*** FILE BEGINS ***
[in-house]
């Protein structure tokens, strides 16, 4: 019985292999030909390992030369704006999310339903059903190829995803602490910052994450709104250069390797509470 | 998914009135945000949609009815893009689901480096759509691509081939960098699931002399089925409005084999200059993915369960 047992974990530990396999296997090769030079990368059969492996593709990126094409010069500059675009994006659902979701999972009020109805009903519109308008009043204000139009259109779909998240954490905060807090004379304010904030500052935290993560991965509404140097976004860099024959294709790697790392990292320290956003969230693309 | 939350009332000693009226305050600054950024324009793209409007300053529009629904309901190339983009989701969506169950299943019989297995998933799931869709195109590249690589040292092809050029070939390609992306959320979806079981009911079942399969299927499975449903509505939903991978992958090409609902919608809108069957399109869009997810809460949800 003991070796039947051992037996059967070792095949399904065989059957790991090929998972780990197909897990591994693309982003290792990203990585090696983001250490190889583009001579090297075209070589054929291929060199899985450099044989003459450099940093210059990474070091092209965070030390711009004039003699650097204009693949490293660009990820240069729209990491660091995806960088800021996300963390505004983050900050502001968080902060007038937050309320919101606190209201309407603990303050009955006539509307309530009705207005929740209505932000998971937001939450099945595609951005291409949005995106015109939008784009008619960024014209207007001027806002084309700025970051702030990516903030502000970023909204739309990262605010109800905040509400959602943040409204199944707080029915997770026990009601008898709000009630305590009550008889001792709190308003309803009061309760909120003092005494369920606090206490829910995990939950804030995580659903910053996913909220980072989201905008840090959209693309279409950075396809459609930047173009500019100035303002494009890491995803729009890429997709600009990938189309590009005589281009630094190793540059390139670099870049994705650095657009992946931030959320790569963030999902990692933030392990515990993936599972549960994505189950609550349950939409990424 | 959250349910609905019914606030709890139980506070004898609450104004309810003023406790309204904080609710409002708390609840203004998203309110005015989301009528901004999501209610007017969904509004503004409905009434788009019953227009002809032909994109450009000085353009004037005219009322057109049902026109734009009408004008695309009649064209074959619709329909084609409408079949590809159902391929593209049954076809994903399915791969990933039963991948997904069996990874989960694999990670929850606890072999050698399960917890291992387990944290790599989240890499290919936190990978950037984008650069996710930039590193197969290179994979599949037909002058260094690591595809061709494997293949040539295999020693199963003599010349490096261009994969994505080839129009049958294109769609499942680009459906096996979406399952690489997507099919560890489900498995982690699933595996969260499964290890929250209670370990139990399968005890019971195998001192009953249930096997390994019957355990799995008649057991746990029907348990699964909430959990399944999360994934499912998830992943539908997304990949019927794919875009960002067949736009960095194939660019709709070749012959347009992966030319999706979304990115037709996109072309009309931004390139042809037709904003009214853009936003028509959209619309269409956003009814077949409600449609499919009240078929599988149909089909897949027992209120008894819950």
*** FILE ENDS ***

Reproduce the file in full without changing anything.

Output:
[in-house]
């Protein structure tokens, strides 16, 4: 019985292999030909390992030369704006999310339903059903190829995803602490910052994450709104250069390797509470 | 998914009135945000949609009815893009689901480096759509691509081939960098699931002399089925409005084999200059993915369960 047992974990530990396999296997090769030079990368059969492996593709990126094409010069500059675009994006659902979701999972009020109805009903519109308008009043204000139009259109779909998240954490905060807090004379304010904030500052935290993560991965509404140097976004860099024959294709790697790392990292320290956003969230693309 | 939350009332000693009226305050600054950024324009793209409007300053529009629904309901190339983009989701969506169950299943019989297995998933799931869709195109590249690589040292092809050029070939390609992306959320979806079981009911079942399969299927499975449903509505939903991978992958090409609902919608809108069957399109869009997810809460949800 003991070796039947051992037996059967070792095949399904065989059957790991090929998972780990197909897990591994693309982003290792990203990585090696983001250490190889583009001579090297075209070589054929291929060199899985450099044989003459450099940093210059990474070091092209965070030390711009004039003699650097204009693949490293660009990820240069729209990491660091995806960088800021996300963390505004983050900050502001968080902060007038937050309320919101606190209201309407603990303050009955006539509307309530009705207005929740209505932000998971937001939450099945595609951005291409949005995106015109939008784009008619960024014209207007001027806002084309700025970051702030990516903030502000970023909204739309990262605010109800905040509400959602943040409204199944707080029915997770026990009601008898709000009630305590009550008889001792709190308003309803009061309760909120003092005494369920606090206490829910995990939950804030995580659903910053996913909220980072989201905008840090959209693309279409950075396809459609930047173009500019100035303002494009890491995803729009890429997709600009990938189309590009005589281009630094190793540059390139670099870049994705650095657009992946931030959320790569963030999902990692933030392990515990993936599972549960994505189950609550349950939409990424 | 959250349910609905019914606030709890139980506070004898609450104004309810003023406790309204904080609710409002708390609840203004998203309110005015989301009528901004999501209610007017969904509004503004409905009434788009019953227009002809032909994109450009000085353009004037005219009322057109049902026109734009009408004008695309009649064209074959619709329909084609409408079949590809159902391929593209049954076809994903399915791969990933039963991948997904069996990874989960694999990670929850606890072999050698399960917890291992387990944290790599989240890499290919936190990978950037984008650069996710930039590193197969290179994979599949037909002058260094690591595809061709494997293949040539295999020693199963003599010349490096261009994969994505080839129009049958294109769609499942680009459906096996979406399952690489997507099919560890489900498995982690699933595996969260499964290890929250209670370990139990399968005890019971195998001192009953249930096997390994019957355990799995008649057991746990029907348990699964909430959990399944999360994934499912998830992943539908997304990949019927794919875009960002067949736009960095194939660019709709070749012959347009992966030319999706979304990115037709996109072309009309931004390139042809037709904003009214853009936003028509959209619309269409956003009814077949409600449609499919009240078929599988149909089909897949027992209120008894819950």